Sunday, October 28, 2007

[altnetconf] RE: What is your current "task system" of choice, and how tied are you to it?

I was reading a post on the mailing list that just showed up on my inbox and thought it would be best to reply here:

We use Bugzilla for tracking everything that goes on with our applications. We have tried getting rid of it and failed too many times now (to replace it with JIRA, Fogbugz, mantis, SugarCRM, SalesForce and VSTS to name a few), there is just no better application. Bugzilla is not exactly what we want, but neither is anything else. We have since gotten rid of the idea of replacing Bugzilla and have integrated it with the rest of our processes. It receives commit messages from subversion; it will soon receive error reports directly from the application; we are looking into getting ccnet build reports to integrate into it. Our customer service had been using sharepoint to track and deal with their tasks, but they will soon be switching fully into Bugzilla. Our scrum board is nothing more than a shared search that looks at bugs that block a sprint tracker (this works really well as I work from Montana and the rest of the company is in Ohio, Pennsylvania and New Jersey and an actual whiteboard would be rather impossible). We now use it to do everything from manage releases to tracking defects and enhancements to track modifications made to the firewalls and network infrastructure to record helpdesk phone calls with their solutions.

Needless to say, our company runs off Bugzilla (yes, that takes BDD to a whole new level).

Even though it is not perfect and the imperfections are glaringly obvious (yet nearly impossible to explain how to fix), wherever it is good it is almost perfect. The perfect tools for this would fade into the background and no one would realize they were using them. It is very natural to use a buglist for the scrum board. It is also quite natural to commit a revision to subversion and have a bug get resolved as a side effect (well about as natural as the act of committing in subversion can be). Or to publish a release (another commit that goes against a different bug) then get up and go get a drink as CruiseControl.NET updates the qa environment and bugzilla resolves all the bugs waiting to get to qa, sending emails to the relevant testers that the issues are ready for them to verify, all without any user interaction (other than the commit).

What isn’t good about it is that anything that isn’t integrated or doesn’t have a natural appropriate workflow from the business perspective (regardless of the tool) is very difficult to get anyone in a habit of using (time tracking for example has not caught on despite the fact that we need to do it and know we have for the past 2 years). If the item that we try to quantify with Bugzilla is not a direct result or direct byproduct that appears on its own (even though it is something that can be figured out and we know how to do so) then it inevitably doesn’t get tracked.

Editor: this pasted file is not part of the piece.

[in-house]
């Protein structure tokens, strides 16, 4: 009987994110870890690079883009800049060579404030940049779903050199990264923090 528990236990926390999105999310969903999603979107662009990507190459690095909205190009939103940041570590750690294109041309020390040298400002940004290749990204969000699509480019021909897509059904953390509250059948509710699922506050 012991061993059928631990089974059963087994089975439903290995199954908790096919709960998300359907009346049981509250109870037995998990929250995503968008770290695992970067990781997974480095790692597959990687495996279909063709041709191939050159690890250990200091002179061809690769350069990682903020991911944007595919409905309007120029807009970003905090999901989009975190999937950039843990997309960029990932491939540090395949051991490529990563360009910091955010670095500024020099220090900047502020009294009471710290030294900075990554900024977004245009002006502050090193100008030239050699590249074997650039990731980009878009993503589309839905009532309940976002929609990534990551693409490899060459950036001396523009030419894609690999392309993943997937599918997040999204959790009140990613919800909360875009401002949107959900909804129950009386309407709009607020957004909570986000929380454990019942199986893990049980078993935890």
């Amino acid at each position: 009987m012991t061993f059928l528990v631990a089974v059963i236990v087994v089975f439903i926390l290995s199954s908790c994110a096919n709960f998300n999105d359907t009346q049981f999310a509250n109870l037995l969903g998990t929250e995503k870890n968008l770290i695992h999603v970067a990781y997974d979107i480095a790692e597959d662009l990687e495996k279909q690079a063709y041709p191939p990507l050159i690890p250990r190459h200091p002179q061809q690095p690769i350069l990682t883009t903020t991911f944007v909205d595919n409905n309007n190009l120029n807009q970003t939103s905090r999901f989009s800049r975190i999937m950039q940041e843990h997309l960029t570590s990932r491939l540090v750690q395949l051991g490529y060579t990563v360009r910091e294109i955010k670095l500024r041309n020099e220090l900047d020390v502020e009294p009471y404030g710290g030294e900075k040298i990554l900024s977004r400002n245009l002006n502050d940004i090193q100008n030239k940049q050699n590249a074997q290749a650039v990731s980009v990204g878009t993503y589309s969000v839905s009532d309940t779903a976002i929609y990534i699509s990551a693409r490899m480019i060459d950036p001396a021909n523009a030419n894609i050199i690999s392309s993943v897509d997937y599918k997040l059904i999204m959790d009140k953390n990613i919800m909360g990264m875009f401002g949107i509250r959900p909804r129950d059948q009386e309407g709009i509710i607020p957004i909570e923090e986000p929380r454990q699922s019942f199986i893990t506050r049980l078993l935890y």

Time tracking is an example there, but so are:
“What UI areas does issue X affect that will be visible to end users?”
“Does this issue need to be in release notes?”
“What was the outcome of meeting N on mm/dd/yyyy which related to this bug and why was implementation A taken over B?”
“What meetings has this bug been brought up in?”
“How much impact does this issue have with end users?”

We have been trying to figure out how to quantify those questions and many like them for several years and that is why we have tried other systems.

Additionally we have run into another issue which dwarfs the questions of this topic, as ultimately I feel that any of those systems could have wound up working for us (except VSTS, that one just didn’t fit the bill at all) had they been introduced at the right time (Bugzilla was introduced early and was simply leaps and bounds better than mere email), and that question is: “How do you deal with taking over another company that is at a different location and uses an entirely different task system?” The single biggest problem with Bugzilla at our company is that it isn’t enough to receive the corporate Buy-In from the higher ups in other locations who are already entrenched in a different system. It is far more important to be using a single task system companywide which works good for most things (and excels at a couple) than it is to sit down and figure out which system is best for you right now.


Corey said...

Folks interested in your post - especially folks starting out on an evaluation of tasks systems, might also be interested in a blog entry of mine with links to other accounts of comparisons of
issue tracking systems .

fallout said...

Those are some nice articles, but this post wasn't meant to actually compare Bugzilla with other systems and it doesn't represent my actual point of view (I really do like Bugzilla, I think it is the best system available and it does almost exactly what I think a bug tracking system should do). I might get around to writing actual comparison posts.